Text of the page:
Another study on rabbits showed similar results. Intravenous administration of glycine in rabbits helped reduce liver injury by reducing the systemic inflammatory response and maintaining cellular energy production (14).

12. May slow cancer growth

Specific studies on human and animal cancer cells have shown that gelatin can slow down the growth of some cancers. During a 2003 research on human cancer cells, gelatin sourced from pig skin helped reduce cell growth in case of stomach cancer, colon cancer and leukemia (15).

Another study found a 75 percent reduction in tumor sizes of mice that were fed a high-glycine diet (16).

How can we add more gelatin to our diet?

While our ancestors consumed a gelatin-rich diet, nowadays most of us do not consume enough gelatin. Many gelatinous parts of the animal like skin, bone marrow and tendons are not consumed now.

While we do make certain amino acids, our requirement increases as we age. The best way to add more gelatin to your diet is to eat all parts of the animal. Don’t discard the bones and the connective tissues of the animal; you can cook them into a broth and consume.

You can also purchase powdered gelatin and add them to soups, broths, and stews. Some people also add them to smoothies and juices.

However, it is essential to choose a good quality product as the gelatin made from the grass-fed or pasture-raised animal will have more nutrients. If possible, opt for organic gelatin.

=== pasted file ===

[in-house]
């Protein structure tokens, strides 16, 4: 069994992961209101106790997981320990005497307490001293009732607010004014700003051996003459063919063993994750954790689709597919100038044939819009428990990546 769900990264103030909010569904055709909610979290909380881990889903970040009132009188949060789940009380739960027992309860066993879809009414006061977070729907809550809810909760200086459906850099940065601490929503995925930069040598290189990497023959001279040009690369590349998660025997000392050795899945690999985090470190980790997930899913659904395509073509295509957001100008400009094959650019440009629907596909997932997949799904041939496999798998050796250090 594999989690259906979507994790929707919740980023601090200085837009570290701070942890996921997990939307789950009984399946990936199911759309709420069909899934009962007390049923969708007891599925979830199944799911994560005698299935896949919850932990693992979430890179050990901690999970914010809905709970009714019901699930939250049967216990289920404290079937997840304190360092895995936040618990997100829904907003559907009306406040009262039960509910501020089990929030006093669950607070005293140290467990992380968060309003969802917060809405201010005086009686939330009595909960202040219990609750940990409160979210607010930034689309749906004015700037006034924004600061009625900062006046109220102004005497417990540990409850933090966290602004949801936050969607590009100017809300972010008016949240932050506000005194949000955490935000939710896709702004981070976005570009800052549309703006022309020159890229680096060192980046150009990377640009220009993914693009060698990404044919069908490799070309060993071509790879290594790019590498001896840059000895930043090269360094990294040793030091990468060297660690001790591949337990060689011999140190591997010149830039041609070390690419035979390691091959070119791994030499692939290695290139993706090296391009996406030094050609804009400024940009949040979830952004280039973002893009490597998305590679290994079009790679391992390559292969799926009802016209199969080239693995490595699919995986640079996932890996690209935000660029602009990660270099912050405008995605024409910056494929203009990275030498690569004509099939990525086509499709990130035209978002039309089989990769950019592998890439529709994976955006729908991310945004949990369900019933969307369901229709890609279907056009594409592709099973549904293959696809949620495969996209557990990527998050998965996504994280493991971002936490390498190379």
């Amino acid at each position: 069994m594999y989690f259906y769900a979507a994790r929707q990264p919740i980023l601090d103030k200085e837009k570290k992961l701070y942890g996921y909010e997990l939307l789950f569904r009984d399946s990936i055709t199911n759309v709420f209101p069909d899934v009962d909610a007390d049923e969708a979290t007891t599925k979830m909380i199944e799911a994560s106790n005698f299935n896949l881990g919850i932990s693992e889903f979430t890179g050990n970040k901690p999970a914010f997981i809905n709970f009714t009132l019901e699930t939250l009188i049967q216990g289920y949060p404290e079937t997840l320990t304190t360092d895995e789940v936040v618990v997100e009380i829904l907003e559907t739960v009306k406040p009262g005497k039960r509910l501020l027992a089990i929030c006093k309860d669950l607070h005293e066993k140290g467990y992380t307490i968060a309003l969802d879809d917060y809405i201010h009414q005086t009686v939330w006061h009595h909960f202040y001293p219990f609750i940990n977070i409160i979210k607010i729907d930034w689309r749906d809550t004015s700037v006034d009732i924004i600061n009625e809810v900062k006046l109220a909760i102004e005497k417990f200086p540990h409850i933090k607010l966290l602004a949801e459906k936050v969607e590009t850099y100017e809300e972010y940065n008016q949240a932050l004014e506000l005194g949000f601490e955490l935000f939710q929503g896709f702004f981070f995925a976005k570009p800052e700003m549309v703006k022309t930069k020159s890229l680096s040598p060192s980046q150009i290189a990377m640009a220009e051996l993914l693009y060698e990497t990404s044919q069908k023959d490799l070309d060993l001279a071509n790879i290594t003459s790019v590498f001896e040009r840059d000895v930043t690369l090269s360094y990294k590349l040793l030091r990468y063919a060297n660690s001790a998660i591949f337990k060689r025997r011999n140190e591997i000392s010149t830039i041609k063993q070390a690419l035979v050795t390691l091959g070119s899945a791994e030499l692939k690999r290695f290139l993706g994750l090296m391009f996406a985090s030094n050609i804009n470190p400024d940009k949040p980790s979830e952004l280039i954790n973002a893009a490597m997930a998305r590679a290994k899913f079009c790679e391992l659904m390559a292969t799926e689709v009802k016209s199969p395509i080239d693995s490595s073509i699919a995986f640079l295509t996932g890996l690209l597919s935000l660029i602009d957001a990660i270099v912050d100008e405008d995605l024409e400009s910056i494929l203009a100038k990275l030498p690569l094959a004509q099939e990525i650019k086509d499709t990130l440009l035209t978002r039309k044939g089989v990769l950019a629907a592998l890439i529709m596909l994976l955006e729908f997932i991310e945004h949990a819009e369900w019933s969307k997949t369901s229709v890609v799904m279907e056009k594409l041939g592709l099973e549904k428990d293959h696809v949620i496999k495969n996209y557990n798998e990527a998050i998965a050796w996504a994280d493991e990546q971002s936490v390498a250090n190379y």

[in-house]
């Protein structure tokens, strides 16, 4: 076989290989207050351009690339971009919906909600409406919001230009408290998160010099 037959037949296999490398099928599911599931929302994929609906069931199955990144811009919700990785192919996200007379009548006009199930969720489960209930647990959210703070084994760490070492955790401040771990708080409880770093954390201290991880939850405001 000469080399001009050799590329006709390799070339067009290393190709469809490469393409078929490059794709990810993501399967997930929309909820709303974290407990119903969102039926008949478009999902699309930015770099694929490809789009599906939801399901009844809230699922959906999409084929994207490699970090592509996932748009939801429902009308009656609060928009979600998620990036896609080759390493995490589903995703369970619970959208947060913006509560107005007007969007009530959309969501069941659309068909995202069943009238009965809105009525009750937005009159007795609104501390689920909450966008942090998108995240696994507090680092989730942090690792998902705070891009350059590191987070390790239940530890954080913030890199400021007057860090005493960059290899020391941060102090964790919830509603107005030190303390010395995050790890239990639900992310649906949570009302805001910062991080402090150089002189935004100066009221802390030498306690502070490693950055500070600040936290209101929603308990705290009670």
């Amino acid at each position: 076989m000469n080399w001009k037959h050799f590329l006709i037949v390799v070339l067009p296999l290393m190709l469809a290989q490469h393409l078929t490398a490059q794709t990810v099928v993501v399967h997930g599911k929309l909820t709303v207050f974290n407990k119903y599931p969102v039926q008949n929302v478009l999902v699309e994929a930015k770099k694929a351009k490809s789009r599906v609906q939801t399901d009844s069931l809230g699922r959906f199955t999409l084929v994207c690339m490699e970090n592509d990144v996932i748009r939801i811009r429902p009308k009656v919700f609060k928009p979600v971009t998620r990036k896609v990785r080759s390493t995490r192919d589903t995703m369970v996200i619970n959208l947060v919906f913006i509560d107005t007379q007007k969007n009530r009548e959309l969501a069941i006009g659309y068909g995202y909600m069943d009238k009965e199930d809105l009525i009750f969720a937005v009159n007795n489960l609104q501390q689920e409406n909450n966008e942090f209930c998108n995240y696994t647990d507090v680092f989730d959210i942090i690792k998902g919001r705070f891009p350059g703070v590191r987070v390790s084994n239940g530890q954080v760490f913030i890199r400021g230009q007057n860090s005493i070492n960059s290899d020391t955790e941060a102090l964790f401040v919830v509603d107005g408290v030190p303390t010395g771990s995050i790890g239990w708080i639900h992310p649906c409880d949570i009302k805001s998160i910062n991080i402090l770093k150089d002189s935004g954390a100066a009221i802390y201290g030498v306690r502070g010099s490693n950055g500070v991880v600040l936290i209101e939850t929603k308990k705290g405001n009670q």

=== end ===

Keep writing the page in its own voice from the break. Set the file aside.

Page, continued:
How to make gelatin?

Ingredients

  • Animal bones and connective tissue: 1.5 kgs
  • Water: Enough to cover the bones
  • Salt: 1 tablespoon

Method

Put the animal bones in a slow cooker, and add salt. Pour enough water to cover the bones completely. Bring the water to a boil and then reduce the heat.

Simmer on low heat for 48 hours. Strain this liquid and allow it to cool and solidify. Scrape off any fat and discard it. This gelatin can last up to a week in the fridge. You can use it in soups, gravies and also desserts.

Final thoughts

Gelatin is obtained from animal protein derived from collagen. This clear, flavorless substance comes from the skin, bones, and tissues of animals.

Gelatin has a unique amino acid profile that provides it with many health benefits. It improves digestive health, increases brain function, prevents joint pain and keeps skin and hair healthy.

Most of us do not consume enough gelatin these days. However, it is pretty easy to add it to your diet. You can make gelatin at home or can buy powdered gelatin and add it to soups, broths, and gravies.

Gelatin is a product derived from collagen & it is mostly made up of protein. It plays a vital role in bone health and mental function.